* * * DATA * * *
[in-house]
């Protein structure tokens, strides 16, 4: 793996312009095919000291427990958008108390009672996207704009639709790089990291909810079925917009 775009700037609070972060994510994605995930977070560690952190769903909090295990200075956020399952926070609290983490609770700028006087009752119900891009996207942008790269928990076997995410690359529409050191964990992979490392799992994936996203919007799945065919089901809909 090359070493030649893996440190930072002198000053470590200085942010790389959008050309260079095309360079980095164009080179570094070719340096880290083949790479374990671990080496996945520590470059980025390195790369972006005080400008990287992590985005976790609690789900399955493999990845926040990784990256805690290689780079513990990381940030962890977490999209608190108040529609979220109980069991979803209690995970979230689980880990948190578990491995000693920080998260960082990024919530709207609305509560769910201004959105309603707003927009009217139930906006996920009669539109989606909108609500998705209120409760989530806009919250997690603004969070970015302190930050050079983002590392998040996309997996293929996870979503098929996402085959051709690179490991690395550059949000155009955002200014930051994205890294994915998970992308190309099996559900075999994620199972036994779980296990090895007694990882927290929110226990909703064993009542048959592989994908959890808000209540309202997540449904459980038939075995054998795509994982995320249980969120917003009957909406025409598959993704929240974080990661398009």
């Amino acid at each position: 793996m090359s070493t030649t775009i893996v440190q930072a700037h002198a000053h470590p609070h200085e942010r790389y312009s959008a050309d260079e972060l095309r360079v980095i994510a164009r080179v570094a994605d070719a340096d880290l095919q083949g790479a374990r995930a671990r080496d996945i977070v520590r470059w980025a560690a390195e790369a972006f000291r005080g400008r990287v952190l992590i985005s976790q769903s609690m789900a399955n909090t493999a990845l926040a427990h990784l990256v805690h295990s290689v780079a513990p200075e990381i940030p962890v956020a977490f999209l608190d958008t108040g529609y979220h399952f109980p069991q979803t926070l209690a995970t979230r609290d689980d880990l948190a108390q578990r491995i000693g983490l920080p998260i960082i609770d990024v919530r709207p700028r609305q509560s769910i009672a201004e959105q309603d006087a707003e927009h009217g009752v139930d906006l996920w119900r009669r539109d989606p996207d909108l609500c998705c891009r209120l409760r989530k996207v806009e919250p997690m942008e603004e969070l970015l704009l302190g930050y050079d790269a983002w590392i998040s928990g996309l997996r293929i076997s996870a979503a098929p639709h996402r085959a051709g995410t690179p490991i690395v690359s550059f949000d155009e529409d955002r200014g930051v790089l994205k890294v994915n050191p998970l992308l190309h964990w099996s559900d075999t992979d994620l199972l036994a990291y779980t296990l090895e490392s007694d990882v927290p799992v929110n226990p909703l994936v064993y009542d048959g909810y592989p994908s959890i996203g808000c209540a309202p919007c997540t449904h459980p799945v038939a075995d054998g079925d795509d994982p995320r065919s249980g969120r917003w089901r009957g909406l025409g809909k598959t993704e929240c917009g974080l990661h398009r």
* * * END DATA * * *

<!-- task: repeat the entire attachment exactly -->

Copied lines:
[in-house]
């Protein structure tokens, strides 16, 4: 793996312009095919000291427990958008108390009672996207704009639709790089990291909810079925917009 775009700037609070972060994510994605995930977070560690952190769903909090295990200075956020399952926070609290983490609770700028006087009752119900891009996207942008790269928990076997995410690359529409050191964990992979490392799992994936996203919007799945065919089901809909 090359070493030649893996440190930072002198000053470590200085942010790389959008050309260079095309360079980095164009080179570094070719340096880290083949790479374990671990080496996945520590470059980025390195790369972006005080400008990287992590985005976790609690789900399955493999990845926040990784990256805690290689780079513990990381940030962890977490999209608190108040529609979220109980069991979803209690995970979230689980880990948190578990491995000693920080998260960082990024919530709207609305509560769910201004959105309603707003927009009217139930906006996920009669539109989606909108609500998705209120409760989530806009919250997690603004969070970015302190930050050079983002590392998040996309997996293929996870979503098929996402085959051709690179490991690395550059949000155009955002200014930051994205890294994915998970992308190309099996559900075999994620199972036994779980296990090895007694990882927290929110226990909703064993009542048959592989994908959890808000209540309202997540449904459980038939075995054998795509994982995320249980969120917003009957909406025409598959993704929240974080990661398009």
């Amino acid at each position: 793996m090359s070493t030649t775009i893996v440190q930072a700037h002198a000053h470590p609070h200085e942010r790389y312009s959008a050309d260079e972060l095309r360079v980095i994510a164009r080179v570094a994605d070719a340096d880290l095919q083949g790479a374990r995930a671990r080496d996945i977070v520590r470059w980025a560690a390195e790369a972006f000291r005080g400008r990287v952190l992590i985005s976790q769903s609690m789900a399955n909090t493999a990845l926040a427990h990784l990256v805690h295990s290689v780079a513990p200075e990381i940030p962890v956020a977490f999209l608190d958008t108040g529609y979220h399952f109980p069991q979803t926070l209690a995970t979230r609290d689980d880990l948190a108390q578990r491995i000693g983490l920080p998260i960082i609770d990024v919530r709207p700028r609305q509560s769910i009672a201004e959105q309603d006087a707003e927009h009217g009752v139930d906006l996920w119900r009669r539109d989606p996207d909108l609500c998705c891009r209120l409760r989530k996207v806009e919250p997690m942008e603004e969070l970015l704009l302190g930050y050079d790269a983002w590392i998040s928990g996309l997996r293929i076997s996870a979503a098929p639709h996402r085959a051709g995410t690179p490991i690395v690359s550059f949000d155009e529409d955002r200014g930051v790089l994205k890294v994915n050191p998970l992308l190309h964990w099996s559900d075999t992979d994620l199972l036994a990291y779980t296990l090895e490392s007694d990882v927290p799992v929110n226990p909703l994936v064993y009542d048959g909810y592989p994908s959890i996203g808000c209540a309202p919007c997540t449904h459980p799945v038939a075995d054998g079925d795509d994982p995320r065919s249980g969120r917003w089901r009957g909406l025409g809909k598959t993704e929240c917009g974080l990661h398009r």